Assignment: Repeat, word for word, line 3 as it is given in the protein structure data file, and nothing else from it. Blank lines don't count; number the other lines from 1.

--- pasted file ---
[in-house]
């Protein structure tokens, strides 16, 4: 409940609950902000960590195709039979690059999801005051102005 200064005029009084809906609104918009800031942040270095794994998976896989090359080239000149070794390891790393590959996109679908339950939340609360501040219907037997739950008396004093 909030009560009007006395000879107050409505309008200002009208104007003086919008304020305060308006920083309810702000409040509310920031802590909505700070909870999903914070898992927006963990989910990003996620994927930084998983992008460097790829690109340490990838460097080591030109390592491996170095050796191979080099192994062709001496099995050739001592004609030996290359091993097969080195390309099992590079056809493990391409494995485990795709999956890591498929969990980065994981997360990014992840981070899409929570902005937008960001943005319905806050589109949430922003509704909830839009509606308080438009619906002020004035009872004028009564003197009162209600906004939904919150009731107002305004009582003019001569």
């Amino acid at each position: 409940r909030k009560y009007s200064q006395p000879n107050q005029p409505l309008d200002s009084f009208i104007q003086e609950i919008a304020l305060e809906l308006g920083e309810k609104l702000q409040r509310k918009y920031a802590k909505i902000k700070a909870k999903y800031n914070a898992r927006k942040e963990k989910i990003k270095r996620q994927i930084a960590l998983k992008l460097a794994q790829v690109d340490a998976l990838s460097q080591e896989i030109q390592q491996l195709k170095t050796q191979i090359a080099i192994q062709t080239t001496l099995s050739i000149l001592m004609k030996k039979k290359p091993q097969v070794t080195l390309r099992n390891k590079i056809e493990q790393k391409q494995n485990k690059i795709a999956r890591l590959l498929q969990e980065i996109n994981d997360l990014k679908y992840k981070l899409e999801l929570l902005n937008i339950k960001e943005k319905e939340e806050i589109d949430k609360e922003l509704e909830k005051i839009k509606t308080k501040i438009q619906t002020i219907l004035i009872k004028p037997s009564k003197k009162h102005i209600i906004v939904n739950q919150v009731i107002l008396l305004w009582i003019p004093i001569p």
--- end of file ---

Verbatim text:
């Amino acid at each position: 409940r909030k009560y009007s200064q006395p000879n107050q005029p409505l309008d200002s009084f009208i104007q003086e609950i919008a304020l305060e809906l308006g920083e309810k609104l702000q409040r509310k918009y920031a802590k909505i902000k700070a909870k999903y800031n914070a898992r927006k942040e963990k989910i990003k270095r996620q994927i930084a960590l998983k992008l460097a794994q790829v690109d340490a998976l990838s460097q080591e896989i030109q390592q491996l195709k170095t050796q191979i090359a080099i192994q062709t080239t001496l099995s050739i000149l001592m004609k030996k039979k290359p091993q097969v070794t080195l390309r099992n390891k590079i056809e493990q790393k391409q494995n485990k690059i795709a999956r890591l590959l498929q969990e980065i996109n994981d997360l990014k679908y992840k981070l899409e999801l929570l902005n937008i339950k960001e943005k319905e939340e806050i589109d949430k609360e922003l509704e909830k005051i839009k509606t308080k501040i438009q619906t002020i219907l004035i009872k004028p037997s009564k003197k009162h102005i209600i906004v939904n739950q919150v009731i107002l008396l305004w009582i003019p004093i001569p």